Message Font: Serif | Sans-Serif
 
No. of Recommendations: 0
I'm seriously considering an early withdrawl from my 401k to eliminate some serious debt. I've investigated budget re-arranging, paying the debt down over a period of time, but can't wait the 2 years to complete the debt elimination. This will not be a total withdrawl from my 401k, just a percentage. The question not answered yet is the tax issue. I know their is a 10% penality cost plus 20% Federal Tax hit. I realize the lost investment opportunity to this idea as well. What's the best way to figure the total tax impact of this debt elimination possibility? I'm just trying to understand if this is a realistic opition.

Helpful opinions and advice are needed.
Thanks
Print the post Back To Top
No. of Recommendations: 0
BobLOfthouse asks,

The question not answered yet is the tax issue. I know their is a 10% penality cost plus 20% Federal Tax hit.

The 10% penalty is correct, but I don't know where you got the 20%. An IRA withdrawal is taxed at ordinary income tax rates (i.e. 15%, 28%, 31%, etc.) You'll also have to pay state income taxes if they apply.

intercst
Print the post Back To Top
No. of Recommendations: 0
Withholding rate on distributions (even early ones subject to the 10% penalty) is 20% unless you designate another higher rate. Generally, you have to elect a higher withholding rate if you want it and you have to elect to have state taxes withheld. Otherwise, only 20% federal is withheld.
Print the post Back To Top
No. of Recommendations: 1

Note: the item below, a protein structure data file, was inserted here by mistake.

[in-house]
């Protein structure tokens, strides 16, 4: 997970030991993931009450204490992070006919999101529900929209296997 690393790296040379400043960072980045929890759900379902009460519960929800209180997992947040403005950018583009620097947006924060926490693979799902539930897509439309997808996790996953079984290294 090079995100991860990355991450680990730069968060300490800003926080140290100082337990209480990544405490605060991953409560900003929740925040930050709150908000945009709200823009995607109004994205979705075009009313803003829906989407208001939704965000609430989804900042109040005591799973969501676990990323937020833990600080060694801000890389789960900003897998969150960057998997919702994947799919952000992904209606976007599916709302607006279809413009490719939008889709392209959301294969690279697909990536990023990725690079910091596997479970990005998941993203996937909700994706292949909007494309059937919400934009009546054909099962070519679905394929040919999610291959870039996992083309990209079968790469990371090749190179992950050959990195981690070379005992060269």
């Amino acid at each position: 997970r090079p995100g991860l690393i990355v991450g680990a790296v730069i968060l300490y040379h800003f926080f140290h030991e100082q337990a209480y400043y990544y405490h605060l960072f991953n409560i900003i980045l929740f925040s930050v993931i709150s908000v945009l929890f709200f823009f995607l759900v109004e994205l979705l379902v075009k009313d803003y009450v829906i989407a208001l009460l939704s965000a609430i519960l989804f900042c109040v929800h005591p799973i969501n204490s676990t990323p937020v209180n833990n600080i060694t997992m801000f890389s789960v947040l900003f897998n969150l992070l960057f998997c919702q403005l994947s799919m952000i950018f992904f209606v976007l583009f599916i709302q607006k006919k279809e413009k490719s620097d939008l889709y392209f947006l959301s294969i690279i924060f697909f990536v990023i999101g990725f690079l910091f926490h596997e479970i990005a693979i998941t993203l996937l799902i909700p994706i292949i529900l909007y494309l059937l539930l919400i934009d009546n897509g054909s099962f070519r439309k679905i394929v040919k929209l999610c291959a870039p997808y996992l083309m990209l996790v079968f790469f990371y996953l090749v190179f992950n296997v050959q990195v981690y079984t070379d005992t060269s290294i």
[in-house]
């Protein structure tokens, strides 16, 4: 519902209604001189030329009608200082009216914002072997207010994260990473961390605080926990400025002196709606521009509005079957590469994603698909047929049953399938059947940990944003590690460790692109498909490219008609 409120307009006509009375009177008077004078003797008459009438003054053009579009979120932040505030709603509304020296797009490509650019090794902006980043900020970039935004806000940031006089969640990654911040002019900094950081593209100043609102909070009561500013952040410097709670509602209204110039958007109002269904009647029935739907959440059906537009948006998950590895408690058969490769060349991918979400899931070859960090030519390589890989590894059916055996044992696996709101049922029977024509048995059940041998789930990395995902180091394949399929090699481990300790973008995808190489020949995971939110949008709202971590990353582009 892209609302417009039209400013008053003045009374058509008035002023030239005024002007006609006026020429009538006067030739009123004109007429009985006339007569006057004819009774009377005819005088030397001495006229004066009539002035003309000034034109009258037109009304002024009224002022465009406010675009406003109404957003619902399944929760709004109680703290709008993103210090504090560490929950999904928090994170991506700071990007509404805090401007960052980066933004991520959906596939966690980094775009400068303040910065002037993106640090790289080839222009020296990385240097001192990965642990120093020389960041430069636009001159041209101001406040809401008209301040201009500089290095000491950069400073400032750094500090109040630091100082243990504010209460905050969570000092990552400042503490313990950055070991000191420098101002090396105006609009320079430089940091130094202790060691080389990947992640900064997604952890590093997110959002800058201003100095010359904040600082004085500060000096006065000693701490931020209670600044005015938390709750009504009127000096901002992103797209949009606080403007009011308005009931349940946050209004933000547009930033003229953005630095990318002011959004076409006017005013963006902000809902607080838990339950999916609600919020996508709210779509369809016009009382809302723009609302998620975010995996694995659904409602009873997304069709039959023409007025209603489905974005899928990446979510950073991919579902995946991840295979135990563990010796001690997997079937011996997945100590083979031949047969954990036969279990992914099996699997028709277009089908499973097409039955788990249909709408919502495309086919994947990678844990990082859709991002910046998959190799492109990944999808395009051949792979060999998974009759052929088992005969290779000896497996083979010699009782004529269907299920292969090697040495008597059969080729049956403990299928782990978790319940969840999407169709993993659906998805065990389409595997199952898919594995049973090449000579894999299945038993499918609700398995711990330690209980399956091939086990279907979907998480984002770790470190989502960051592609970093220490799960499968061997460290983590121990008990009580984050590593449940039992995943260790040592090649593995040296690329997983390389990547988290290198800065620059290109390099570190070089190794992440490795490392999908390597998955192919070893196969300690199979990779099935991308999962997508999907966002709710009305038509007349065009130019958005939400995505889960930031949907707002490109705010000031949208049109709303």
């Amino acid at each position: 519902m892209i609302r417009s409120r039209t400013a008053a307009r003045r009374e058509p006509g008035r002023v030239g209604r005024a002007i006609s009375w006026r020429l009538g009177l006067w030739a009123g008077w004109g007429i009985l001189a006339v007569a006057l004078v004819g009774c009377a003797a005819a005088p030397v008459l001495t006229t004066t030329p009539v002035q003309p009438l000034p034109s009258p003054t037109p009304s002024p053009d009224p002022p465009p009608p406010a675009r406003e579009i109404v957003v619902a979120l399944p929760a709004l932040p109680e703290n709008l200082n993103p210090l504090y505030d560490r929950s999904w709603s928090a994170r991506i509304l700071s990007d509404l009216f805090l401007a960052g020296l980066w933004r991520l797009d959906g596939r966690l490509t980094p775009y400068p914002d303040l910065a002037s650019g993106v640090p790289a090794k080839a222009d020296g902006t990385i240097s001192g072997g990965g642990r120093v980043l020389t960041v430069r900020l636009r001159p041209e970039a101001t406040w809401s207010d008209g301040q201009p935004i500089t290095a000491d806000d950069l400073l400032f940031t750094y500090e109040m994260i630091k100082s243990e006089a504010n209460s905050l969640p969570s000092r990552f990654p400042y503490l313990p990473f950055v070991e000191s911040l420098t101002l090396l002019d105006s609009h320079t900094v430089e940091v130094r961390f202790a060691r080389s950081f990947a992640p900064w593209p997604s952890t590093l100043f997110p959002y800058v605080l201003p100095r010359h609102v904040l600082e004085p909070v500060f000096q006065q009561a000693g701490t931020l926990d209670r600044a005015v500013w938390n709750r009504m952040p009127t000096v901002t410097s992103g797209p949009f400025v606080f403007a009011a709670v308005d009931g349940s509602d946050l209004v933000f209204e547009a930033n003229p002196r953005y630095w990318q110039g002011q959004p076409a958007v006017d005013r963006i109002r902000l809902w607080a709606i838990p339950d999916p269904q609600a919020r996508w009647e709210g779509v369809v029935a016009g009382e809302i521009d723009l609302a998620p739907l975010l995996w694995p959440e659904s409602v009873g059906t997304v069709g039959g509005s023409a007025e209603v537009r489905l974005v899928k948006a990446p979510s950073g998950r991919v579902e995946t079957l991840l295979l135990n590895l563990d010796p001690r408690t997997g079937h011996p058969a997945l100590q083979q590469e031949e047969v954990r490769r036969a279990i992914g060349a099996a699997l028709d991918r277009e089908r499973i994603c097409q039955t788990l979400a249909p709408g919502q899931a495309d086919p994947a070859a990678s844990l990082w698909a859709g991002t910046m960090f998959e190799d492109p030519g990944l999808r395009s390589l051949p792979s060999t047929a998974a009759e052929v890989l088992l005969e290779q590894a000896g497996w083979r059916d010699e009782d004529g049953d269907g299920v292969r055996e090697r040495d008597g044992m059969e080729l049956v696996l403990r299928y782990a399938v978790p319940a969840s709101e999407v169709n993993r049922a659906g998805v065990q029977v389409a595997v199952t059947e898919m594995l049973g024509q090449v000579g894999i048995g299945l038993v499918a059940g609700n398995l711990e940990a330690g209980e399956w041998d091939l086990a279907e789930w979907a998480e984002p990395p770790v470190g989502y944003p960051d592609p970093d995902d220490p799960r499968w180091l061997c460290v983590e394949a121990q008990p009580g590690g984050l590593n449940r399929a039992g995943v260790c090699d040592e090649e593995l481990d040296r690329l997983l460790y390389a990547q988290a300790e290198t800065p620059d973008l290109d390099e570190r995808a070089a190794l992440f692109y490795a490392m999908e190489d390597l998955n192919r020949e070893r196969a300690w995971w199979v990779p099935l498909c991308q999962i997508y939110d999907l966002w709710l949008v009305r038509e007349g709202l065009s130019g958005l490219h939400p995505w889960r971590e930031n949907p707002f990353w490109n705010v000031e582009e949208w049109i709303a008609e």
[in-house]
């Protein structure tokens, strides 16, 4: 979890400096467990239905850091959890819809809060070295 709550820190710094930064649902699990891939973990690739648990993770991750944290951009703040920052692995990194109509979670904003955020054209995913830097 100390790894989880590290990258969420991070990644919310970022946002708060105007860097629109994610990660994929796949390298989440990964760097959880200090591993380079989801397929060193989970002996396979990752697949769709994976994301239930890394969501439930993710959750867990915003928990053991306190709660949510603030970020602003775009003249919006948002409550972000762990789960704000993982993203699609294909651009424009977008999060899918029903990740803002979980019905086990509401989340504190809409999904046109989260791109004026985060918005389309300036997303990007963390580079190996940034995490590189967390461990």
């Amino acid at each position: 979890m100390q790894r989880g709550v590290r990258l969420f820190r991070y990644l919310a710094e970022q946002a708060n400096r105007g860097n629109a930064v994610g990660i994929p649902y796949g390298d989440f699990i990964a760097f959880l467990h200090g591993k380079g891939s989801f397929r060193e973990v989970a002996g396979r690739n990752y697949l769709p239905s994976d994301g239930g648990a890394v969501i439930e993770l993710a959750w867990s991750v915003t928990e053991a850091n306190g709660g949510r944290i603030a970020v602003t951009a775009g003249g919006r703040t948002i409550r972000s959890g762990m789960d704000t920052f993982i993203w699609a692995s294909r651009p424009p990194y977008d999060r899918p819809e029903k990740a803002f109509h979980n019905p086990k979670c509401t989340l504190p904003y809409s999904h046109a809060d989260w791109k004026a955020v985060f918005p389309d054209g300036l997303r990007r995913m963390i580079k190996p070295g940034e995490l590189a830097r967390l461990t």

Withholding rate on distributions (even early ones subject to the 10% penalty) is 20% unless you designate another higher rate.

Correct - but this is only what is withheld when you take the distribution, not the total taxes owed.

In California (where I live) I advise clients that taxes on an early withdrawl will eat up half of what you take out. 31% to Federal Tax, 10% to Federal penalty, 2.5% to the state penaly, and 8% to state income taxes. (There is a small reduction in the effective Federal rate for the increased state tax itemized deduction).

Another possibility for you might be to borrow against your 401k plan. There is a BIG WARNING here though. This will only be viable if you meet all of the following:
1) Are happy with your job and won't go looking for another before the loan is repaid.
2) Are secure in the job and won't be fired/laid-off/downsized/right-sized before the loan is repaid.
3) Have a budget and the discipline to follow it so you don't run the credit cards up again. (Side note -- if you haven't been there already, check out the Credit Card and Living Below Your Means boards for help with this.)

The interest rate on a 401k loan will probably be around 10% right now, so it could be better than your credit cards. Payments will be withheld from your paychecks, so you don't have to worry about spending the money on something else. The big downside is that if you leave your job, for whatever reason, you must repay the outstanding balance on the loan. If you don't, it will be treated as an early distribution with all the taxes noted above.

Good luck with your plans to get out of debt.

--ptheland
Print the post Back To Top
No. of Recommendations: 1
<<I'm seriously considering an early withdrawl from my 401k to eliminate some serious debt.>>

During your decision making process you need to be aware of the following:

- Not all plans allow in-service withdrawals.
- If the plan does allow in-service withdrawals, 401k plans are not allowed (by law) to distribute 401k dollars prior to age 59 1/2 except for hardship reasons or termination of employment.
- If your plan does allow for hardship distributions, you receive ONLY life-to-date contributions but not any earnings on those contributions.
- If your plan does allow for hardship distributions, you will not be able to contribute to the plan for 12 months.